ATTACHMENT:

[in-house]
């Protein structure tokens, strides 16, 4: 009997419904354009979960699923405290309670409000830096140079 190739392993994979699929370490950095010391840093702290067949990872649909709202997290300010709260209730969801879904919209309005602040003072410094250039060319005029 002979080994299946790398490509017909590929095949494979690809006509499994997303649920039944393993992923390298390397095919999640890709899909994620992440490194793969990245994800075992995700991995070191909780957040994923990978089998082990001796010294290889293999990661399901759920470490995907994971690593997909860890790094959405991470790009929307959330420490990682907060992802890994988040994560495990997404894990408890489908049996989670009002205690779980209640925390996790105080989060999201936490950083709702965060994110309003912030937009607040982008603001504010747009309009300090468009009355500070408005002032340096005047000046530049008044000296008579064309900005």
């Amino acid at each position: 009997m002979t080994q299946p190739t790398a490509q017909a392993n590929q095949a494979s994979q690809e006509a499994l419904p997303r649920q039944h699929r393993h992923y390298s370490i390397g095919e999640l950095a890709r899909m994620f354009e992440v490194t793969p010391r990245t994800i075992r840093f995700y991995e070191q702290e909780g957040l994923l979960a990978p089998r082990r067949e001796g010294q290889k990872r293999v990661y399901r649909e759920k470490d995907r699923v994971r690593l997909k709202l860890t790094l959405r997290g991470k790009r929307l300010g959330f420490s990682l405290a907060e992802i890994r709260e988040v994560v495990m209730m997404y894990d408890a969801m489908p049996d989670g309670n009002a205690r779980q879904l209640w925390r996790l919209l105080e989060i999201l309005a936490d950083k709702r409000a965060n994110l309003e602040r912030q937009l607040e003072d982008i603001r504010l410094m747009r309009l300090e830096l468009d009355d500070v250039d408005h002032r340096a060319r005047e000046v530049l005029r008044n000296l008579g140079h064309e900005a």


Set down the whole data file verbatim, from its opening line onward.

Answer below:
[in-house]
């Protein structure tokens, strides 16, 4: 009997419904354009979960699923405290309670409000830096140079 190739392993994979699929370490950095010391840093702290067949990872649909709202997290300010709260209730969801879904919209309005602040003072410094250039060319005029 002979080994299946790398490509017909590929095949494979690809006509499994997303649920039944393993992923390298390397095919999640890709899909994620992440490194793969990245994800075992995700991995070191909780957040994923990978089998082990001796010294290889293999990661399901759920470490995907994971690593997909860890790094959405991470790009929307959330420490990682907060992802890994988040994560495990997404894990408890489908049996989670009002205690779980209640925390996790105080989060999201936490950083709702965060994110309003912030937009607040982008603001504010747009309009300090468009009355500070408005002032340096005047000046530049008044000296008579064309900005």
């Amino acid at each position: 009997m002979t080994q299946p190739t790398a490509q017909a392993n590929q095949a494979s994979q690809e006509a499994l419904p997303r649920q039944h699929r393993h992923y390298s370490i390397g095919e999640l950095a890709r899909m994620f354009e992440v490194t793969p010391r990245t994800i075992r840093f995700y991995e070191q702290e909780g957040l994923l979960a990978p089998r082990r067949e001796g010294q290889k990872r293999v990661y399901r649909e759920k470490d995907r699923v994971r690593l997909k709202l860890t790094l959405r997290g991470k790009r929307l300010g959330f420490s990682l405290a907060e992802i890994r709260e988040v994560v495990m209730m997404y894990d408890a969801m489908p049996d989670g309670n009002a205690r779980q879904l209640w925390r996790l919209l105080e989060i999201l309005a936490d950083k709702r409000a965060n994110l309003e602040r912030q937009l607040e003072d982008i603001r504010l410094m747009r309009l300090e830096l468009d009355d500070v250039d408005h002032r340096a060319r005047e000046v530049l005029r008044n000296l008579g140079h064309e900005a």